How to Educate Your Staff about Security: Page 2

(Page 2 of 2)

A further advantage of video is that it lets us not just explain how to lock your screen from a XP box, or a Mac, but we can actually show how it's done. I've had tons of thanks from my Windows users thanking us for the .AuWindows Key-L trick, even though it's dead simple. Just because you, as an IT person know a trick, don't assume that everyone else does too. Video also helped us be platform neutral. We didn't have to worry about the OS or the hardware shown, because it was immaterial to the task at hand.

Related Articles
Mac and PC Installation Hell: Just Say No

Top 10 Mac Productivity Enhancements

iPhone and Steve Ballmer

Using Vista and Linux on a Mac, Part One

FREE IT Management Newsletters

This leads me to the next tip: Stay out of religious wars. While this can be seemingly impossible, if you keep your content platform – neutral, it's really easy. For example, with the laptop theft issue, we simply ignored what kind of laptop it was. Smartphones, hacking attacks, all of it. We avoided OS security and the like, not because it isn't a valid security issue, but it wasn't part of the message we wanted to send. That's an important thing to remember: Don't let other people's issues muddle your message. Mac/Windows/Linux partisans all have their agendas, but don't let them become your agendas.

Since we're talking about messages, make sure the message you’re sending is what people are hearing/seeing. It does you no good to talk about email security if you do so in a way that creates noise. It is better to present less information and a clearer message than vice versa. For example, with phishing, while you can go into details about URL spoofing, email client differences in phishing prevention, server-level issues, that's not going to help people deal with phishing attempts better.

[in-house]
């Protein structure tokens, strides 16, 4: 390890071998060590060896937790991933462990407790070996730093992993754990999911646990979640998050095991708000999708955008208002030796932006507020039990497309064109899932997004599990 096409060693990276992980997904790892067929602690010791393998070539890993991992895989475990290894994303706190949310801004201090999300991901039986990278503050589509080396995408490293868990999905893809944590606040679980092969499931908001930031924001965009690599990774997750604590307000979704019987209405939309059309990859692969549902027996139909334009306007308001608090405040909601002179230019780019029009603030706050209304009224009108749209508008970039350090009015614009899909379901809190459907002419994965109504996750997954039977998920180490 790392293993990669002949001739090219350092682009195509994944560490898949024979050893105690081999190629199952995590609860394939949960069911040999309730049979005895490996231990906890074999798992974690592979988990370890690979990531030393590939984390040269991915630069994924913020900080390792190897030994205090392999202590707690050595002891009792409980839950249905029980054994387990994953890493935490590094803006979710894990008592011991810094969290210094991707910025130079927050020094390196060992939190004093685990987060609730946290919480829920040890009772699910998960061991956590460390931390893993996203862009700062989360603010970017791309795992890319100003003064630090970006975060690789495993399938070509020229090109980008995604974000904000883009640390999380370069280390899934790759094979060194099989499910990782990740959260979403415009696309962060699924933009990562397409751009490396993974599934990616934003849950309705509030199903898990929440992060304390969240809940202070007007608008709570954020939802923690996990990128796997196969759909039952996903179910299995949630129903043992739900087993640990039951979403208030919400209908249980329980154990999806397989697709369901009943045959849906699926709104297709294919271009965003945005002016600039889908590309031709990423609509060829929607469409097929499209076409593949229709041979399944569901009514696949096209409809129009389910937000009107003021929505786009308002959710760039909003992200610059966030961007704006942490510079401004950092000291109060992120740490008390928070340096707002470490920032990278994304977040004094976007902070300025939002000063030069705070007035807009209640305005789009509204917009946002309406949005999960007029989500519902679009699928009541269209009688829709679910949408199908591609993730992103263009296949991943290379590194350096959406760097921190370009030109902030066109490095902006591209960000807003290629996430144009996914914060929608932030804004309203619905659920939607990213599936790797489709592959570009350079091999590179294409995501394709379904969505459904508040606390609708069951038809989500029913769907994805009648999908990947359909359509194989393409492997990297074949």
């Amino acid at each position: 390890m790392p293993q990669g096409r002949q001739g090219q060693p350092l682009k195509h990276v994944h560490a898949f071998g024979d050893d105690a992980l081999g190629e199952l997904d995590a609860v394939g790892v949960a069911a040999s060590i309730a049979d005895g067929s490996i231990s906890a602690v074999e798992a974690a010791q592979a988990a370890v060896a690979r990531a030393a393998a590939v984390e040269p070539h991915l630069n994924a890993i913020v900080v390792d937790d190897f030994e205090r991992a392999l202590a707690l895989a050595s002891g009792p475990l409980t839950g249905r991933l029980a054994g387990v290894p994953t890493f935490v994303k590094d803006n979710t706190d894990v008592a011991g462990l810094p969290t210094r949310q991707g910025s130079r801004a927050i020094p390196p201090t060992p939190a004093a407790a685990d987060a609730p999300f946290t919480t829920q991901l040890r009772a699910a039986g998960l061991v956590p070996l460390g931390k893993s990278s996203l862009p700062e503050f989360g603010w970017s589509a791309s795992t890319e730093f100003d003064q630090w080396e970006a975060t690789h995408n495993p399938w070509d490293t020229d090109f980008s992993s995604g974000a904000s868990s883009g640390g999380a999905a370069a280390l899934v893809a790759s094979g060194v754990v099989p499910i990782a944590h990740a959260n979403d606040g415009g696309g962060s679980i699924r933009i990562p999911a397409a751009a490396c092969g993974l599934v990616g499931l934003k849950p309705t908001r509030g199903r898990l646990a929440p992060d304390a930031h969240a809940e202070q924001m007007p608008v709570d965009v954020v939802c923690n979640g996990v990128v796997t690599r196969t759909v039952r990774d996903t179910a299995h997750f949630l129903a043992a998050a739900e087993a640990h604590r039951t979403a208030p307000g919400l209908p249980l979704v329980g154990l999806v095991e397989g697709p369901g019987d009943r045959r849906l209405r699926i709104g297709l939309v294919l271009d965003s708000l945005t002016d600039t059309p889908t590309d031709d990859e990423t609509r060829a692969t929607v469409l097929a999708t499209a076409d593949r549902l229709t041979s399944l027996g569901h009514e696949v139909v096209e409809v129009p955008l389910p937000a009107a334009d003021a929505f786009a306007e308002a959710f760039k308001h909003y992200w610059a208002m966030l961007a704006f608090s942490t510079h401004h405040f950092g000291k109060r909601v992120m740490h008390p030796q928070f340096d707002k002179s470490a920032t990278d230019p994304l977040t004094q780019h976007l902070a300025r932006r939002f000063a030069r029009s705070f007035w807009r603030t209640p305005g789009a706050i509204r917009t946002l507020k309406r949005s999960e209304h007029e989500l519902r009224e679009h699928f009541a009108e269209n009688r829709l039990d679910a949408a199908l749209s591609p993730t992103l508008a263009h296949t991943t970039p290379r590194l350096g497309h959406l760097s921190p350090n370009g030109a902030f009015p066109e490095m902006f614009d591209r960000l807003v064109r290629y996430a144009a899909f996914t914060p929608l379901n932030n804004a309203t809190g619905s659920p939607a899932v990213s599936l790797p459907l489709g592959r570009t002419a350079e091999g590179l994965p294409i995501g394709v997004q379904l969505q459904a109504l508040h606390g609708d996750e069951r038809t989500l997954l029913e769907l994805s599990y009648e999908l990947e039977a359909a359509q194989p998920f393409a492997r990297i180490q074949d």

In some ways, you have to crawl inside the heads of those you're talking to. If you're sending a sysadmin message to a non-technical audience, they're not going to get much out of it. Better to 'dumb down' the details so you give them more useful information that will help them be more secure, which will make your life easier by extension.

I know that this isn't a terribly technical, nor "Apple - focused" column, but sometimes, being a sysadmin, even on a Mac network isn't all Terminal and Cocoa. Everyone running a network will need to deal with user security education at some point, and hopefully, my experiences this time around will help you when it's your turn in the barrel.

Page 2 of 2

Previous Page
1 2

0 Comments (click to add your comment)
Comment and Contribute


(Maximum characters: 1200). You have characters left.